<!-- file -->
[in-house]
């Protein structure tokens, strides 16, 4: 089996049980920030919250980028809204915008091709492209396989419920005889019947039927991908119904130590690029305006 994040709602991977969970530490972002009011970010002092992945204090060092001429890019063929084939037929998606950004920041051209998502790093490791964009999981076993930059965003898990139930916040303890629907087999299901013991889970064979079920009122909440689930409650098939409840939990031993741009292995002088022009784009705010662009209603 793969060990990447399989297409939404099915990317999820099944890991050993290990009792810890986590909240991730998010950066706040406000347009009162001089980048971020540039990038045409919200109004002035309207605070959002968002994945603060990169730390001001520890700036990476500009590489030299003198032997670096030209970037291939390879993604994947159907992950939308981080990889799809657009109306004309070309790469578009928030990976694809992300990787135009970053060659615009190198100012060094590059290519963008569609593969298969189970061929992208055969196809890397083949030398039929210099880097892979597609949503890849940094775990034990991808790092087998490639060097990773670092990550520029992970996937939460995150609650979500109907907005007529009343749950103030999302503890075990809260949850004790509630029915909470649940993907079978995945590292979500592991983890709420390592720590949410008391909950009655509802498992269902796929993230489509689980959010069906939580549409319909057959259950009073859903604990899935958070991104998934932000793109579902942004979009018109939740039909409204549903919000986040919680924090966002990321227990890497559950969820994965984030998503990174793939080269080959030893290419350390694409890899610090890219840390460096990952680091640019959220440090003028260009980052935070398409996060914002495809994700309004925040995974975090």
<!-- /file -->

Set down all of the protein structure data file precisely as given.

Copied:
[in-house]
């Protein structure tokens, strides 16, 4: 089996049980920030919250980028809204915008091709492209396989419920005889019947039927991908119904130590690029305006 994040709602991977969970530490972002009011970010002092992945204090060092001429890019063929084939037929998606950004920041051209998502790093490791964009999981076993930059965003898990139930916040303890629907087999299901013991889970064979079920009122909440689930409650098939409840939990031993741009292995002088022009784009705010662009209603 793969060990990447399989297409939404099915990317999820099944890991050993290990009792810890986590909240991730998010950066706040406000347009009162001089980048971020540039990038045409919200109004002035309207605070959002968002994945603060990169730390001001520890700036990476500009590489030299003198032997670096030209970037291939390879993604994947159907992950939308981080990889799809657009109306004309070309790469578009928030990976694809992300990787135009970053060659615009190198100012060094590059290519963008569609593969298969189970061929992208055969196809890397083949030398039929210099880097892979597609949503890849940094775990034990991808790092087998490639060097990773670092990550520029992970996937939460995150609650979500109907907005007529009343749950103030999302503890075990809260949850004790509630029915909470649940993907079978995945590292979500592991983890709420390592720590949410008391909950009655509802498992269902796929993230489509689980959010069906939580549409319909057959259950009073859903604990899935958070991104998934932000793109579902942004979009018109939740039909409204549903919000986040919680924090966002990321227990890497559950969820994965984030998503990174793939080269080959030893290419350390694409890899610090890219840390460096990952680091640019959220440090003028260009980052935070398409996060914002495809994700309004925040995974975090």